Friday, January 30, 2015

I'm a Digital Citizen. Are you?

Early memories of my life filter through my mind. I'm staying in during recess in fifth grade in order to draw pictures in Paint on the library computers. I'm in middle school using our library computer catalog to find books on mythology for a language project. I'm a junior in high school setting up my first email account. This is when it happened; in the year 2000, I became a digital citizen.

My admittance to the digital world happened when I hit submit and created my first Yahoo email account. I gathered my friends' emails and we soon starting sending chain letters and how-much-do-you-know-about-me surveys. Then one of us found ICQ. This was my introduction to instant messaging (though to pacify my parents I could only talk to real people I knew). From there it grew to a second email, accounts on different websites, and as time went on, a presence on social media sites. And now I am a pretty involved digital citizen.

Are you a digital citizen? What got you started? How involved are you in the digital world now? And what does your digital presence say about you as a person?

Try this: Search for yourself in a search engine. Try adding a state or city where you lived to your name. Try adding a school or business that you are connected with. Is the information that comes up something you are proud of? Or does it paint you in a negative light?

Don't worry if you can't find yourself. That just means you are a very private digital citizen. Add if you find yourself but wish that you didn't, go into your social media sites and adjust your privacy settings. If you find yourself on other peoples pages/accounts, you are well within your rights as a digital citizen to ask them to remove any pictures or information that you would rather not have shared.

Most of all, make sure that you make good choices as you are posting and sharing information about yourself.

If you'd like more information on digital citizenship and how to be a good citizen, check out some of the links below.

Monday, January 26, 2015

Books of the Week, Jan 26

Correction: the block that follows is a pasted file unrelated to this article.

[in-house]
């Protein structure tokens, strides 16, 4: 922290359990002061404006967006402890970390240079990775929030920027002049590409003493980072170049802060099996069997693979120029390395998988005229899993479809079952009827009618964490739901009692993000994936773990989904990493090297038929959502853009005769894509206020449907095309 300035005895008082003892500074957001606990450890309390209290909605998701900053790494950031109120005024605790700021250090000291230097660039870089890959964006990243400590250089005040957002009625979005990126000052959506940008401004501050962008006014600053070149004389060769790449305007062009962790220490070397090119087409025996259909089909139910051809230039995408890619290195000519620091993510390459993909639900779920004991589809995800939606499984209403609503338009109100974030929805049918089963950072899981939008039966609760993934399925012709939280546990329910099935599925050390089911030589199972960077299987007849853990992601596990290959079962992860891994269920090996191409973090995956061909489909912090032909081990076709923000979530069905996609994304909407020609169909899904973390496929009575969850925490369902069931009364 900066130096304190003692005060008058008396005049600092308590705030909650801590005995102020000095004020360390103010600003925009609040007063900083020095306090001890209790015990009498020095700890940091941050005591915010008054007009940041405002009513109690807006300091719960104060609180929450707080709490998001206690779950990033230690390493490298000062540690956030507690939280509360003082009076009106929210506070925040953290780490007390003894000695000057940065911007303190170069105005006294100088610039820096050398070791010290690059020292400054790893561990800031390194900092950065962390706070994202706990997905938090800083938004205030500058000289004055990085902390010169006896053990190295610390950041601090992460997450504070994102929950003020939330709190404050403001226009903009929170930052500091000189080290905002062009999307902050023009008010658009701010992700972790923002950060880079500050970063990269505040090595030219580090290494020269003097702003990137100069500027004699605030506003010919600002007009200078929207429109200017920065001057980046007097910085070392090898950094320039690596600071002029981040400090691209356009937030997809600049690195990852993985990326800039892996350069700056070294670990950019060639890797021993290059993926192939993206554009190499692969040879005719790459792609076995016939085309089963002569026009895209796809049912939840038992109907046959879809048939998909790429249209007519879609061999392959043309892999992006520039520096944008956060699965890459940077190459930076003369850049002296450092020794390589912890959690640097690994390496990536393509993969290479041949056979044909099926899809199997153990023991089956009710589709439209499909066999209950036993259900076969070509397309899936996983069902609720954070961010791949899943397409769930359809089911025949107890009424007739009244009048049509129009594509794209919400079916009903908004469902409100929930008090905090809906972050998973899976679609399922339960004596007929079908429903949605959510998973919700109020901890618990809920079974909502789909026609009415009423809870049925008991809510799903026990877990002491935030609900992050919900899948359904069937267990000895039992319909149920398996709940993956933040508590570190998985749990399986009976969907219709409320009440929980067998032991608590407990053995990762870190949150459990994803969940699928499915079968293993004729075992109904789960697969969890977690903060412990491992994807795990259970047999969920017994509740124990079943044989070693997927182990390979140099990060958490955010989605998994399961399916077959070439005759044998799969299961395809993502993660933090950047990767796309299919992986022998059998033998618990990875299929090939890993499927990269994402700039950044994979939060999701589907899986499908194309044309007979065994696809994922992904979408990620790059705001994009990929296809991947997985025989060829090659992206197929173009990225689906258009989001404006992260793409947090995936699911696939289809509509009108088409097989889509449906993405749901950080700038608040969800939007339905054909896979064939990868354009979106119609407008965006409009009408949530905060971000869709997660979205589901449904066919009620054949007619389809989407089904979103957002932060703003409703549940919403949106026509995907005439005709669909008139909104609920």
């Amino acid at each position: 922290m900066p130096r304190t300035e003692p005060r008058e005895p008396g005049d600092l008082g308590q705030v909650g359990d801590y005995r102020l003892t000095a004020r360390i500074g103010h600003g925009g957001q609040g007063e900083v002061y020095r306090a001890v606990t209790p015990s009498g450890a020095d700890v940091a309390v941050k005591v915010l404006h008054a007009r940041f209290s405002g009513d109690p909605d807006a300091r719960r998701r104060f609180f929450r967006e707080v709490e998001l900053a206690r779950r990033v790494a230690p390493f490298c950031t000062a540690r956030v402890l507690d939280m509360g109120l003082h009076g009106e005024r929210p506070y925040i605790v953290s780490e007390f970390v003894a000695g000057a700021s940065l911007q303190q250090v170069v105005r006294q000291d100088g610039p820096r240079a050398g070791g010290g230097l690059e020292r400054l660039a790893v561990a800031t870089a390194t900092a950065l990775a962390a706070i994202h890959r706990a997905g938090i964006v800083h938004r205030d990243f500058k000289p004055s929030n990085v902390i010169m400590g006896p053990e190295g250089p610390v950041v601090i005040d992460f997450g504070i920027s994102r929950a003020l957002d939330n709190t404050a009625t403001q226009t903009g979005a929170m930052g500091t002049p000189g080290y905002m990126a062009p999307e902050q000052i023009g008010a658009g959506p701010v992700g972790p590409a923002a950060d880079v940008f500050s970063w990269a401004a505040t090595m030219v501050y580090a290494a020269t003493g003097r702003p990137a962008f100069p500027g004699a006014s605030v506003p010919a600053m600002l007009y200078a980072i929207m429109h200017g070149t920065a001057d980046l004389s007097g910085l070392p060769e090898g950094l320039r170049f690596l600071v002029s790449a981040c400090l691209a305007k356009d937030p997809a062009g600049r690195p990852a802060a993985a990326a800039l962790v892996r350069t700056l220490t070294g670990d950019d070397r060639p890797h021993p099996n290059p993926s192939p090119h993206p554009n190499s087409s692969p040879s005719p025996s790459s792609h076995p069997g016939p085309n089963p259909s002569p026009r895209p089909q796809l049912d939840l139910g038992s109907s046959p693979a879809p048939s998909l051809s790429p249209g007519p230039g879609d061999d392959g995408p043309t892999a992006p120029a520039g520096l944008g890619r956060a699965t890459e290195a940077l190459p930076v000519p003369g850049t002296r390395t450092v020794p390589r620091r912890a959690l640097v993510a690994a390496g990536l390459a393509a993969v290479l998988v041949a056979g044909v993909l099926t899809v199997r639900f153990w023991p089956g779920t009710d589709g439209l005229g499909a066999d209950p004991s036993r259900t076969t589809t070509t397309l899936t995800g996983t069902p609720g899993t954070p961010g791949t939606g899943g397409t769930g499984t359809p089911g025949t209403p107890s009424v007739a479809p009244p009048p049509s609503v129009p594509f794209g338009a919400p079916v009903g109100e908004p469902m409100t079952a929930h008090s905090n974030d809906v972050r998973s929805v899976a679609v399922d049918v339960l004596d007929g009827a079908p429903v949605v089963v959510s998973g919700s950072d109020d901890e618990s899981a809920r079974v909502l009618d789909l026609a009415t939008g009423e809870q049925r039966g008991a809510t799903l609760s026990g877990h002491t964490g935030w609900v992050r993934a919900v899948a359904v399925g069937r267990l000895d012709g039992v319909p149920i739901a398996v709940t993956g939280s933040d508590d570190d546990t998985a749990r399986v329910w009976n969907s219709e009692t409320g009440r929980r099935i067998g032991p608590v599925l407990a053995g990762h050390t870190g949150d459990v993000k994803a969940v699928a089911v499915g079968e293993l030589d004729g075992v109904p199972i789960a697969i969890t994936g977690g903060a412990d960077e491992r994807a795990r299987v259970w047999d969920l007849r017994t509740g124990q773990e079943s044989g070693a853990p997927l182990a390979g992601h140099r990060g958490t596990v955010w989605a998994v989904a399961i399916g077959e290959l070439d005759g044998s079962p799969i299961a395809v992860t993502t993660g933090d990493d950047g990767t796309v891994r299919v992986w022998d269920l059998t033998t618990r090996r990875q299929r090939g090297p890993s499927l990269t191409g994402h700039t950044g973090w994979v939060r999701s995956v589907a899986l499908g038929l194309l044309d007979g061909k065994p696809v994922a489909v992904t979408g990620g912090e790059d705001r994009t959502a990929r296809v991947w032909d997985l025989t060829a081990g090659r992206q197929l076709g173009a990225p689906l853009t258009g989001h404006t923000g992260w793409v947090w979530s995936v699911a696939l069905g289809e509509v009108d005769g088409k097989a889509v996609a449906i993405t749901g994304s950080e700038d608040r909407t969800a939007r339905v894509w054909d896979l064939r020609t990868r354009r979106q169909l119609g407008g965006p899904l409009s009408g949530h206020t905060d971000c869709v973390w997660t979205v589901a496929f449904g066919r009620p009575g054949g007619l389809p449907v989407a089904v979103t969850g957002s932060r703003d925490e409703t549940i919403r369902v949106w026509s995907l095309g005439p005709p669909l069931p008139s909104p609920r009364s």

Elementary - Little Monsters Cookbook by Zac Williams

Middle - National Geographic Kids Cookbook: A Year-Round Fun Food Adventure by Barton Seaver

High - College Cookbook: Dorm Eating and Apartment Feasting by David Poran

Friday, January 23, 2015

Career Reserach

The 8th grade is completing their annual career research project today.  They are here in the library frantically finishing their five-paragraph essays with all the fantastic facts they found out about their career. I'm so proud of all of them, because research can be a big scary topic. But this year has been the best, most pain-free career research in the nine years I've been here.

Career research in eighth grade happens in three parts. Part 1 is where students go on WisCareers and take a few quizzes to see where their aptitudes and interests lie. WisCareers then suggests careers that might be of interest.

Part 2 is when I get them! Student choose one of the recommended careers from WisCareers to research. They have to find information about their career using four sources;  we require them to use WisCareers, two books, and then they have the option of what to use for their fourth source. They also have to find specific information in the subtopics of job description, education, personal skills/traits, pros/cons, licensing, and outlook. They have to find a minimum of 20 facts about their topic covering those subtopics (30 facts got them a cookie at the end of the week, just as a small incentive). Plus everything needed to be properly cited, resources needed to be evaluated for content and quality, and facts correctly taken down in quotations or paraphrasing. All of these requirements can make for a pretty daunting task!